By Dan Wilson - Contributing columnist

When the TPP was introduced I wrote an article supporting the agreement. Why? Because it gave Ohio farmers and American Agricultural producers some light at the end of very long tunnel. After years of getting beat-up on the Global marketplace we could see and opportunity to final reach our export potential regarding ag products and services. Reducing the taxes and tariffs on products like soybeans and corn as well as livestock goods in the form of meat and pork would have a significantly positive impact on Ohio considering we are a leader in those categories when it comes to production and exports.

However, after listening to President Trump and more recently Peter Navarro, tapped by Trump to lead the newly created National Trade Council I feel that dropping out of the TPP would be a good thing American Agriculture. Although the talk around the TPP has been focused on manufacturing, a large part of the TPP involved the opportunity to increase our exports of agricultural goods to countries who have for years levied high and sometimes unfair taxes and tariffs on America.

When I first looked at the agreement the one thing that stood out more then anything else was the considerable time it would take to reduce those taxes and tariffs. In almost every case there was a 5-10 year gradual reduction but not a uniform reduction by all counties receiving those ag exports. Very few cases involved any immediately significant reductions. And when you take into consideration the enormous amount of taxes and tariffs already imposed on our products and services and the diversity by each nation involved it just seemed a more one-sided deal against the United States.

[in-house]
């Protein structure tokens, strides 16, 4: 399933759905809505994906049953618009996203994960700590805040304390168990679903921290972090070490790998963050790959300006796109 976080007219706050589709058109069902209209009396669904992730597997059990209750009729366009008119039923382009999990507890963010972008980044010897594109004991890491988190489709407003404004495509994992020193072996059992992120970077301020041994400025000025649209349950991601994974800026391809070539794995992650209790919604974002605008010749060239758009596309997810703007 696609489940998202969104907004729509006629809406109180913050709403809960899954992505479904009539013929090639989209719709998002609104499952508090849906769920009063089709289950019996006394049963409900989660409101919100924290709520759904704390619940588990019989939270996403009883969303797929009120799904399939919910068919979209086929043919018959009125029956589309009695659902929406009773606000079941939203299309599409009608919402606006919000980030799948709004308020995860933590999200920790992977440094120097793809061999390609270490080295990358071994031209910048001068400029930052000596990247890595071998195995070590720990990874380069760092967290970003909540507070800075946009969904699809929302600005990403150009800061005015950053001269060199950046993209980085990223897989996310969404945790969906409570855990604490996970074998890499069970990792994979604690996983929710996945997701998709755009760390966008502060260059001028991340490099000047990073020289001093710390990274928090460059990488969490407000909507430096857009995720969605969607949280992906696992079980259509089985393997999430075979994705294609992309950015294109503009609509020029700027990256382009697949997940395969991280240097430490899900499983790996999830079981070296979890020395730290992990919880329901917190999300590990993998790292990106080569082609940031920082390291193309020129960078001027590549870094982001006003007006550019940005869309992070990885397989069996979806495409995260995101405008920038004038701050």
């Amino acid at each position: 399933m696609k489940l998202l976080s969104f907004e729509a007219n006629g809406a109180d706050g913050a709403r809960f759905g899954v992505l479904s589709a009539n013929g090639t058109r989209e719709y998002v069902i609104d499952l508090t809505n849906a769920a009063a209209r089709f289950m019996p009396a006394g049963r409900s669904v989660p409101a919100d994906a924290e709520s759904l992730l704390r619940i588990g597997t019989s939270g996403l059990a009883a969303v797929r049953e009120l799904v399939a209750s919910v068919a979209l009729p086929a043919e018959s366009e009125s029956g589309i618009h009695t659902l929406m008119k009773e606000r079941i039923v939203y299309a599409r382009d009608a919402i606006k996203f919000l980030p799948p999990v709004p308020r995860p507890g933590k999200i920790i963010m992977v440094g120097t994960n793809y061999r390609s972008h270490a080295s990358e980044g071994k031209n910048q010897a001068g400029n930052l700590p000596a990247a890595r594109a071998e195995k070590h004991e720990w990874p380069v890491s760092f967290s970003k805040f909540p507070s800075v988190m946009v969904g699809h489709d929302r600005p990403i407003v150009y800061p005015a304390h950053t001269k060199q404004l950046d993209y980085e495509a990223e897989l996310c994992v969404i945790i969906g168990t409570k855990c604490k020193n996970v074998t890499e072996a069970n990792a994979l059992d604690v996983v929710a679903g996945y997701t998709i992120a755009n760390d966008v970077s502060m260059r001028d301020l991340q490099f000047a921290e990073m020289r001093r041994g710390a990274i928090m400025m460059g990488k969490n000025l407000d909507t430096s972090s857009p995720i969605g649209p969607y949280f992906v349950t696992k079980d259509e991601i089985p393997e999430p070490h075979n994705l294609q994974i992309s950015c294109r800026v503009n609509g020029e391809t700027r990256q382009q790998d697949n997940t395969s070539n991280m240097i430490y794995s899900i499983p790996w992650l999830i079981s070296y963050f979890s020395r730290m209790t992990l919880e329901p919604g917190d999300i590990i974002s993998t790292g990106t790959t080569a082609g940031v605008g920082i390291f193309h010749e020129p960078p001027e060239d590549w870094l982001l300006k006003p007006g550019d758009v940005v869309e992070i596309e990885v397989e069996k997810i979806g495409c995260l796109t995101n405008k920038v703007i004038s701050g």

Listening to Navarro speak the other day, I am convinced that the new Trump administration will do the right thing. And that is to negotiate one-on-one with each nation seeking to improve and increase the import of American produced goods and services.

With exports generating 20 percent of farm income, trade is vital for creating markets for U.S. farm and food products, while supporting U.S. jobs and rural economic activity. Every dollar of agricultural exports stimulates another $1.27 in business activity … but it can be more!

The fear of not being in the TPP is risk being shut out of the fastest-growing markets in the Asia-Pacific. Not if we do exactly what the new administration wants to do and negotiate with each country separately generating more competition by countries looking for specific ag products — like soybeans to Japan and pork to Korea. U.S. food and agricultural products are recognized worldwide for their quality and safety and that alone should put us light-years ahead of our ag-competitors.

Asia will be the largest importer of food over the next generation, which means that U.S. producers will have vast new opportunities to sell their goods and services. And in order to make American farmers great again we need to aggressively market our agricultural good and services independently of the global marketplace … very similarly as our manufacturing goods and services.

Here’s seeing you, in Ohio Country!


By Dan Wilson

Contributing columnist

The writer is an award-winning veteran broadcaster for more than 30 years.

The writer is an award-winning veteran broadcaster for more than 30 years.